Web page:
It doesn’t show up in most fantasy statistic categories and fans often don’t pay attention to the percentages, but winning faceoffs is a key to success in the NHL. It is also an area of concern for the Calgary Flames.
The Flames currently find themselves with a team faceoff win percentage of 46.6, good enough for a share (with the Winnipeg Jets) as the worst faceoff team in the league. The importance of puck possession is obvious; it’s pretty hard to score without the puck. The Flames start the vast majority of puck drops trying to win back possession of the puck as opposed to pressing with it.
The Boston Bruins do a tremendous job at highlighting the importance of winning draws. While they’re the sixth-best team in the league at winning faceoffs this season at a clip of 52.0 percent, they tend to amp it up a notch or two come playoffs.
Over the past few springs, head coach Claude Julien has elected to have two centers on the ice for defensive zone faceoffs in tight games and third periods. Julien does this in case his center gets waived out of the faceoff circle for a violation. Instead of having a winger take the draw, he can counter with another player who is also used to taking and winning draws. The last thing you want after your goalie has stopped the play is for the other team to immediately regain possession in the attacking zone and produce goal-scoring opportunities.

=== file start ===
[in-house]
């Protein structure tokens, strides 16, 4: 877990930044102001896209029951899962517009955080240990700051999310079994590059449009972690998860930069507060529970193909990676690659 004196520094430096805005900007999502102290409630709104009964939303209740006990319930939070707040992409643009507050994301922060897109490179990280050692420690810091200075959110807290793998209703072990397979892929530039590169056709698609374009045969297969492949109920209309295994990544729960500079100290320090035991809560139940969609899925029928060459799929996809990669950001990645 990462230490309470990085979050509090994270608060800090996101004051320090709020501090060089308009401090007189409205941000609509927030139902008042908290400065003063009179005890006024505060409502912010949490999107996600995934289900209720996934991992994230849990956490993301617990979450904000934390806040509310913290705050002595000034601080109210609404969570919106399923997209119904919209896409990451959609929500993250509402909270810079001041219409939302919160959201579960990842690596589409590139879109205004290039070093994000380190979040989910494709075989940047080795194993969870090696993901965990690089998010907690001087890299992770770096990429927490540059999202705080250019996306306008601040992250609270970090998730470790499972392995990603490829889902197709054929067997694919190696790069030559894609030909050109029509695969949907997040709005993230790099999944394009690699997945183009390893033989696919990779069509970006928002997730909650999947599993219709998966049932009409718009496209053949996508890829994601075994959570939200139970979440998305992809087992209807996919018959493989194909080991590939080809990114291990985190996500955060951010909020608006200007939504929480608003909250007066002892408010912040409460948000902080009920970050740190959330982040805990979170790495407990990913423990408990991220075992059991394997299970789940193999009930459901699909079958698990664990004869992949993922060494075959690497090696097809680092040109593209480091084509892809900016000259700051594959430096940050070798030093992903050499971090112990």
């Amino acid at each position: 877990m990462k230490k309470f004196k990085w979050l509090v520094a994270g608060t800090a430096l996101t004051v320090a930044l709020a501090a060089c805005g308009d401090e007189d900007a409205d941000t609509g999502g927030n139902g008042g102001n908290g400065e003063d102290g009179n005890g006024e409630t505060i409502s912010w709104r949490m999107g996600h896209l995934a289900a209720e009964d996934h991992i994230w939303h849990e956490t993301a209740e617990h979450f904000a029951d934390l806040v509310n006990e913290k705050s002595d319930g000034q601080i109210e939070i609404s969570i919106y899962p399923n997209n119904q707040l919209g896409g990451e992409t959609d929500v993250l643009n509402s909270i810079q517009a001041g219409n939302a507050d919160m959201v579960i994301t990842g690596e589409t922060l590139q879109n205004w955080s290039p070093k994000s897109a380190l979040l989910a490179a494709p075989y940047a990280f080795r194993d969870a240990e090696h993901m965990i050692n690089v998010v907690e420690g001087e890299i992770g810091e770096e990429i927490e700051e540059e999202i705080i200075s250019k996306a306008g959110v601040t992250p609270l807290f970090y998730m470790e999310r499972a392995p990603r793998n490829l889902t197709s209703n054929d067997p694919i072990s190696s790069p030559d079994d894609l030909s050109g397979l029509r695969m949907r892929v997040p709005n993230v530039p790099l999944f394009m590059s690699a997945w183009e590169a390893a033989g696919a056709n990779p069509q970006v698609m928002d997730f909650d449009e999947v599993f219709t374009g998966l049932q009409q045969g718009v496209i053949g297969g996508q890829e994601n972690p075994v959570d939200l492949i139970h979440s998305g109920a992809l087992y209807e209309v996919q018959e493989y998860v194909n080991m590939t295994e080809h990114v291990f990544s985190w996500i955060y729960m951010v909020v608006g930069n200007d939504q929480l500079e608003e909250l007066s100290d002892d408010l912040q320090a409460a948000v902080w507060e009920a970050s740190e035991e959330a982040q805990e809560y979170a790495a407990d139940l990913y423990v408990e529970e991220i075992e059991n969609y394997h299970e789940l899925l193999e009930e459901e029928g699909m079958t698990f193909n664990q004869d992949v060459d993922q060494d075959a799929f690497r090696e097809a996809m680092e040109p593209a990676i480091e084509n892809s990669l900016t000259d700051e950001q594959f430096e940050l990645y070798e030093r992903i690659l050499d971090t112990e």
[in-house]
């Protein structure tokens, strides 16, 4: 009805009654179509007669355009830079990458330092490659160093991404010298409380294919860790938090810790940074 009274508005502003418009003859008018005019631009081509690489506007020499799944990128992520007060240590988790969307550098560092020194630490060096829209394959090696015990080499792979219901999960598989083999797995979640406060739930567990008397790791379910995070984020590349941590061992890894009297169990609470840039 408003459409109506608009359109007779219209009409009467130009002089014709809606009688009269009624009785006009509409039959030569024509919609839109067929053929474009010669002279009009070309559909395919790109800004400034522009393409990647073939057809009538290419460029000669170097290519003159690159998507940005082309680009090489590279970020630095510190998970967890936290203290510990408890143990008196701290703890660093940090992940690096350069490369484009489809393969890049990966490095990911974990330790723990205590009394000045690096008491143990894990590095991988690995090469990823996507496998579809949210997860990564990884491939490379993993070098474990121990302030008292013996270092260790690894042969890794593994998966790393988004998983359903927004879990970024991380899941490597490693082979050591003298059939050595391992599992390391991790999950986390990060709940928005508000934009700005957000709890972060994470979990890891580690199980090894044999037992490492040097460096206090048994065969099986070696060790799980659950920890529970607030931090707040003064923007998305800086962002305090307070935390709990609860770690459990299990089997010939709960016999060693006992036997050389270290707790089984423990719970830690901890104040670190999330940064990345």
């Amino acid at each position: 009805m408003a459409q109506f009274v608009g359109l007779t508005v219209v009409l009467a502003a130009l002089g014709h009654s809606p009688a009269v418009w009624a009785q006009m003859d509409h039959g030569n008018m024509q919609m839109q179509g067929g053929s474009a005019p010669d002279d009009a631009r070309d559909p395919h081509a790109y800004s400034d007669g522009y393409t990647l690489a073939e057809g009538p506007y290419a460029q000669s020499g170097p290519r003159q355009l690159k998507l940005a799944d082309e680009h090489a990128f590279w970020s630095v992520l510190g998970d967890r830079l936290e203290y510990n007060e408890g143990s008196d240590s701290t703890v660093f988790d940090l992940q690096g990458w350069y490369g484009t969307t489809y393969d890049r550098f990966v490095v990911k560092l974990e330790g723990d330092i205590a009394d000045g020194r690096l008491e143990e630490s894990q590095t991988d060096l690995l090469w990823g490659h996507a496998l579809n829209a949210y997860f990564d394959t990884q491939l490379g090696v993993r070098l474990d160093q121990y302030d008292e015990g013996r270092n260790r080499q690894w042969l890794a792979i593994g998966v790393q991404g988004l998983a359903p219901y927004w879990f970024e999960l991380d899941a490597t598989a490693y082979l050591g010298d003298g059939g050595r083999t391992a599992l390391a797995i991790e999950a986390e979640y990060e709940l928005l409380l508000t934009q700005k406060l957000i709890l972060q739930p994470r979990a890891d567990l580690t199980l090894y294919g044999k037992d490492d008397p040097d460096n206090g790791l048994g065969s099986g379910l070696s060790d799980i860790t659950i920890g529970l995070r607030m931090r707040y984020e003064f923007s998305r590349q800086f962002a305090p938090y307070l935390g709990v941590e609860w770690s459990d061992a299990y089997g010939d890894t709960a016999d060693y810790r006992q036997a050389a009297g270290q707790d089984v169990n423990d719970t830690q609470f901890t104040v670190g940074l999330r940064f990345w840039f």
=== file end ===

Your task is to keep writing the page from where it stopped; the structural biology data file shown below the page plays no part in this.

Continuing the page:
When looking at strength down the middle, the Bruins have a perfect balance. Patrice Bergeron, arguably the best faceoff man in the entire NHL, and David Krejci are both right-handed shots while Chris Kelly and Gregory Campbell shoot from the southpaw side. Traditionally, a right-handed shot will tend to hit the puck back towards his right side when winning a draw.
This is the ideal situation for faceoffs to the right of the goaltender as they’ll win the puck back towards the corner, as opposed to the front of their net, which is where the puck could end up if a left-handed shot wins a faceoff from that same right dot. Of course, the roles are reversed when the faceoff is to the left of the goalie. With this in mind, Boston can always play two strong-sided faceoff men for their defensive zone faceoffs if they choose to.
All of the Flames’ centers, a group that includes Mikael Backlund, Sean Monahan, Matt Stajan, Paul Byron and Joe Colborne, are left-handed shots. Not only does this group win the lowest percentage of draws, but they oftentimes face unfavorable matchups as they will be on their weaker side when the draw is to the right of the Flames’ netminder.
With only seven games remaining in the season, this will surely be an area that the Flames will look to improve upon in the offseason because scoring without the puck is rarely accomplished. Just ask Billy Smith.